Ultimate ACE Startup Guide
In several classes now, I’ve been asked what I would have in my intelligence shop for community security during an emergency. (We call that the Analysis and Control Element, or ACE.) What a loaded question. I’m going to use this post to describe what I currently have in my ACE. I’ll also eventually update this post with what gear I’d like to add if price were not an issue.
Before we get into gear, I just want to pose one caveat: Gear is good. Gear and knowledge is better. Gear, knowledge, and experience is best.
Knowing how to use these things and getting practice at using them is where we separate fictional ability from practical ability.
If you have the following items, then you will be geared to run a pretty good ACE for community security. The packing list is below, followed by an explanation of each item.
ACE Gear List
- Police Scanner – Uniden Home Patrol 2
- SDR – NooElec R820T SDR
- Team Communications – Motorola DTR 550 (frequency hopping)
- 24″ x 36″ Maps (Topo, Street, and Imagery)
- Overlays – Duralar roll
- Markers – Lumocolor 4-Pack
- Laptops/computers are also helpful
I use and love the Uniden HomePatrol 2. No one makes a police scanner that’s more user friendly and out-of-the-box effective — AND it receives P25 digital channels. You just plug in your zip code, and it pulls in your local frequencies from its on-board database. If you have to go outside your zip code, just punch in the new one and it will load that area’s frequencies. Unlike traditional police scanners, its screen tells me the area, department, and sometimes the unit currently transmitting. Gone are the days of trying to recognize the voice or call-sign of the transmitter. It also records, in case you want to go back over and listen to a specific transmission again. When the police are calling out the location of a robbery in progress, or when dispatch is transmitting information about looter, we can be among the first to know.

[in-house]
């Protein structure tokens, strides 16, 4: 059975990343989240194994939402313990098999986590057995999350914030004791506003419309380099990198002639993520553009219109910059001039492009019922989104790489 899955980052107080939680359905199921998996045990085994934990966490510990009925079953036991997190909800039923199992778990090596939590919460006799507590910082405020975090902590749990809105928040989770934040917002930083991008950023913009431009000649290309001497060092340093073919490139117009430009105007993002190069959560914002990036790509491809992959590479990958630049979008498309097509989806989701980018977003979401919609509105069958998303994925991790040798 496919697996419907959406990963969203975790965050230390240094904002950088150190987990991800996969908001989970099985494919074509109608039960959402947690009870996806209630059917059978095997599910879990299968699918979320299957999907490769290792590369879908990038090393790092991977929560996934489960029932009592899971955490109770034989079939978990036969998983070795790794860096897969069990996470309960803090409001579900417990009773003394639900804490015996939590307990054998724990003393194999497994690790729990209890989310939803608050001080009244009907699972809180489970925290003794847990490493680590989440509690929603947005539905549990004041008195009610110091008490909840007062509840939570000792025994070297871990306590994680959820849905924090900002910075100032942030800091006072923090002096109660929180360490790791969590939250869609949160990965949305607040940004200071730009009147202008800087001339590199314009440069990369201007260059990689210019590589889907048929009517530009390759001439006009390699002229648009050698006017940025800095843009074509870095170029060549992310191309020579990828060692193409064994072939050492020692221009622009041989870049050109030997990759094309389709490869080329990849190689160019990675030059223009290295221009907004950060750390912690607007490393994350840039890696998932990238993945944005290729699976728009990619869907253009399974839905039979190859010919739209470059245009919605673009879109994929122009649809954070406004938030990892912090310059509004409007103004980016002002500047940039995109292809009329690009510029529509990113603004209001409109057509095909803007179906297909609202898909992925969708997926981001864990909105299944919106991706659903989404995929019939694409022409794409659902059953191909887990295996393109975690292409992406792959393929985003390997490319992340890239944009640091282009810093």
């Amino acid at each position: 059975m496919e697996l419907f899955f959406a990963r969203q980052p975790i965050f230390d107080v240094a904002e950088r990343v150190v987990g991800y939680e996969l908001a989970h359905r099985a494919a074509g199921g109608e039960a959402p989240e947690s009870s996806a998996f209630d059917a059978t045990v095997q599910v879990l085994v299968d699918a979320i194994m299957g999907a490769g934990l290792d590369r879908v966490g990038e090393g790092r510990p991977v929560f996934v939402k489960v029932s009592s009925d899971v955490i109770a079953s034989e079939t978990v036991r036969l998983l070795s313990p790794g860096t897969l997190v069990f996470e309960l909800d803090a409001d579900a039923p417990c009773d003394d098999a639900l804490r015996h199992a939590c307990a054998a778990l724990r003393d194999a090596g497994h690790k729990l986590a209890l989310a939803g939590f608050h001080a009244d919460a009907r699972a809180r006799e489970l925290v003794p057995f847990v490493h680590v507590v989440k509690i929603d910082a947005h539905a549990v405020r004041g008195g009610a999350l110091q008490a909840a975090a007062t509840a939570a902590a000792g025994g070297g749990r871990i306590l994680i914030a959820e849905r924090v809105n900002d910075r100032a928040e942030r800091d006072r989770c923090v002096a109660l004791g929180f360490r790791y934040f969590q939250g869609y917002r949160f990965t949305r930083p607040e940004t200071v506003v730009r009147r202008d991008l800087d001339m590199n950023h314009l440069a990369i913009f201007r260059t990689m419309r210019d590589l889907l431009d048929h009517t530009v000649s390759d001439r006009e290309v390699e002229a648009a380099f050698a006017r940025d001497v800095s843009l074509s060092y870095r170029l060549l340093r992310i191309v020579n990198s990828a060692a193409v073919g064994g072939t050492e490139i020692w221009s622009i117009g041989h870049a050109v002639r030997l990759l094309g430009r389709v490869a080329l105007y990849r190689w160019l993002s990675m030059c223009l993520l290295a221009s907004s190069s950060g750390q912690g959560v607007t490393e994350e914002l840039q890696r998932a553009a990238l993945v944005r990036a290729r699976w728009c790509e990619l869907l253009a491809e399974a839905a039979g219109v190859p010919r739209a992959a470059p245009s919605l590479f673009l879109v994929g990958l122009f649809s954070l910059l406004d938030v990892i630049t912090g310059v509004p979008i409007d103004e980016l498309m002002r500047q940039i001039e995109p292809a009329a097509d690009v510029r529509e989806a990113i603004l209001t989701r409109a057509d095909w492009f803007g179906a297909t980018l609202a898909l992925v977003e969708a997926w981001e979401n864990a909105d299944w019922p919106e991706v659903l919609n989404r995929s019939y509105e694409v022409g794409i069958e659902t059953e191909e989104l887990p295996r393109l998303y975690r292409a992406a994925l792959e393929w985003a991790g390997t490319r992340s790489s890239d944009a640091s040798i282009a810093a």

Because the HomePatrol 2 is on the pricier side ($450-500, but worth every penny!), last year bought a handheld scanner (Uniden Bearcat BC75XLT) to test out. Also, check out the BC125AT. (Yes, there are other scanner manufacturers out there, however, I’ve been so impressed with the HomePatrol 2 that Uniden may have a customer for life.) I really like the BC75XLT’s Close Call technology, which allows me to find frequencies in use and then listen in.
Software Defined Radio (SDR)
I use the NooElec R820T SDR. At around twenty bucks, an SDR gives us the ability to identify activity in the radio frequency (RF) spectrum. By plugging the SDR into a computer and loading some SDR software (I use GQRX), I can start monitoring and searching for radio traffic. This software shows RF activity, so I can see a spike (indicating a transmission) and then listen into what’s been communicated on that frequency. Out of the box, the R820T lets me listen into ham bands, as well as VHF/UHF transmissions. It’s a pretty nifty piece of gear, however, there is a substantial learning curve.
Maps & Overlays
Having information from the scanner or SDR is great, but we need to be able to take location information — a robbery in progress or a mob of people — and put it on a map. That’s going to allow us to “battle track” our security situation. As reports and locations come in over the radio, we can easily keep track of who or what is where in relation to our position.
I highly recommend having 24″ x 36″ maps, to include street and topographical — of your surrounding area. The USGS Store or MyTopo.com sells topographical maps. Alternatively, you can save screenshots of Google Maps or another mapping tool, and print them off at your local Kinko’s. For a quick, cheap, and easy solution, I printed off an 11″ x 17″ map and had it laminated for seven bucks.
As for overlays, we have several options. An overlay is a piece of clear plastic we put over our maps to draw on. That way, we’re not only not drawing on our map, but we can put multiple overlays on top of each other for a better picture of the situation.
We use Duralar for our map overlays in the SHTF Intelligence course. Duralar is an acetate alternative, but you could just as easily use acetate sheets. And as long as we have maps and overlays, we need markers in four colors: black, red, green, and blue. In the schoolhouse, we used Lumocolor non-permanent markers and I still use them today.
If you have a Military Grid Reference System (MGRS) military map, you’re going to want a coordinate scale in order to determine six, eight, or ten digit grid-coordinates.
I teach using maps and durlar/acetate because my biggest fear is that we have to provide security without power or the internet… in which case, all our digital collection and analysis is useless. But I routinely use GoogleEarth Pro to augment my SHTF security planning.